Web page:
If the company sends out a maintenance crew, Progress charges a $75 fee unless the company determines the repair to be its own responsibility. If the company files an eviction case, Progress charges tenants a $200 “eviction administration” fee, according to the lease.
The standard lease the firm uses across the country “is about as punitive as we’ve seen from the larger private equity landlords,” said Lindsey Siegel, director of housing advocacy at Atlanta Legal Aid Society, which often helps Progress Residential tenants. “The leases are just another way to make money.”
The firm said its fees “adhere to basic industry standards, and, in many cases, are much lower than the fees charged by smaller landlords, who have fewer resources and tighter bottom lines.”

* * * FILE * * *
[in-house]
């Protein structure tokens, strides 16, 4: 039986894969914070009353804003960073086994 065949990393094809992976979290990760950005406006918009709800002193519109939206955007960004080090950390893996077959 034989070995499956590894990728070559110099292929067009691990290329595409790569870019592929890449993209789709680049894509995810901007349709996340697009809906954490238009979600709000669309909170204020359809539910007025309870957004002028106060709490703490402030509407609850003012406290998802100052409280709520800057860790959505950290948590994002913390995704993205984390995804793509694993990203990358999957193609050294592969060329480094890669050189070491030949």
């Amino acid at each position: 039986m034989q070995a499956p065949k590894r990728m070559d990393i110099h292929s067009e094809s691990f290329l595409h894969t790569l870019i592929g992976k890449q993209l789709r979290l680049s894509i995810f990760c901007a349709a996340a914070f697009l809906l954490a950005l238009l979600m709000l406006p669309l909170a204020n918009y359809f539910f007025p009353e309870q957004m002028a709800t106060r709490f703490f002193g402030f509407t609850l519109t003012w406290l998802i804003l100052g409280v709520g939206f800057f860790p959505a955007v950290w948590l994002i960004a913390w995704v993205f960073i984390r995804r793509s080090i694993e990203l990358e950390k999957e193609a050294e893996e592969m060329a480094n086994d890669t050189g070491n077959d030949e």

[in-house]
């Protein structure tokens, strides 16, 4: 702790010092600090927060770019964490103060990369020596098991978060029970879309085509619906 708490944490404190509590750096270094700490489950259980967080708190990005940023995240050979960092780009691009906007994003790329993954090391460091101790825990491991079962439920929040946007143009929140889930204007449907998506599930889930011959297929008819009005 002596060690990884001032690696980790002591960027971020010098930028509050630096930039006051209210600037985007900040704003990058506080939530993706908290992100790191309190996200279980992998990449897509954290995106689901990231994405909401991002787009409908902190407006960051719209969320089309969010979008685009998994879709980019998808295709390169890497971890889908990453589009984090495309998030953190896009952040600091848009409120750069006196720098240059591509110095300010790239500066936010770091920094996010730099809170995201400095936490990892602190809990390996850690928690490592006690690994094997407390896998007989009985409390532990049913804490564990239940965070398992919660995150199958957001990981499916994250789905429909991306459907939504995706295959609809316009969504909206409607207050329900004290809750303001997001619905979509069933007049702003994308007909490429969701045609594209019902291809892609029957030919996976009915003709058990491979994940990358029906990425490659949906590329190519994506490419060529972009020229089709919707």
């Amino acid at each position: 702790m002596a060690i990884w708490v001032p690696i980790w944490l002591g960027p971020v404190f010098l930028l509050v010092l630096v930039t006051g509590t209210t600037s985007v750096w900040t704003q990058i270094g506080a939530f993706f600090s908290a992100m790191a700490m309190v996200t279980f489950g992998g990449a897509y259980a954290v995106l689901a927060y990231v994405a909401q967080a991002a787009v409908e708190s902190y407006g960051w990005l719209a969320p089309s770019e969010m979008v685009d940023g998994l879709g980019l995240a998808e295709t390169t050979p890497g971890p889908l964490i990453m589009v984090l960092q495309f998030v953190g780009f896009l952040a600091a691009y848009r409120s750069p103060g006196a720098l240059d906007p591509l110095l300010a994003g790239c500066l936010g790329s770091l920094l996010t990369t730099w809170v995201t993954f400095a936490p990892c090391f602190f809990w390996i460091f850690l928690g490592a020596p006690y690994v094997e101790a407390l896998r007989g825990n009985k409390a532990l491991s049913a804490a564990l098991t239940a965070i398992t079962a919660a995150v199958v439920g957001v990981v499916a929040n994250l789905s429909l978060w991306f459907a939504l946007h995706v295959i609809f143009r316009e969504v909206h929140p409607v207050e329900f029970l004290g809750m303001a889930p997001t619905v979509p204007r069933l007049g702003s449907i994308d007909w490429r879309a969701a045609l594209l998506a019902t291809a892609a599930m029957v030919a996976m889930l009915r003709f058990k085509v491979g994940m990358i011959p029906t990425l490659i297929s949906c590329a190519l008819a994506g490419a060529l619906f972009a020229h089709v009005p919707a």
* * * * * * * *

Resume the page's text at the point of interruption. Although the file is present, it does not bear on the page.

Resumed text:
Tenant complaints about Progress Residential drew relatively little attention until the coronavirus pandemic. Then, in September 2020, the Centers for Disease Control and Prevention issued an order protecting tenants across the country from eviction if they provided a signed statement to their landlord affirming that they could not pay the rent.
Citing reports that Pretium Partners and other landlords continued to evict tenants during the moratorium, congressional committees in June opened inquiries.
Pretium Partners filed to evict more than 1,200 of its renters in the first half of this year, before sharply curbing the practice once the congressional review began, according to the Private Equity Stakeholder Project, a nonprofit organization that monitors financial firms. In Rutherford County alone, the company filed evictions against 121 households during the moratorium and obtained eviction orders for at least 51 of them, according to an analysis by the Toronto Star, a reporting partner of The Post and the ICIJ.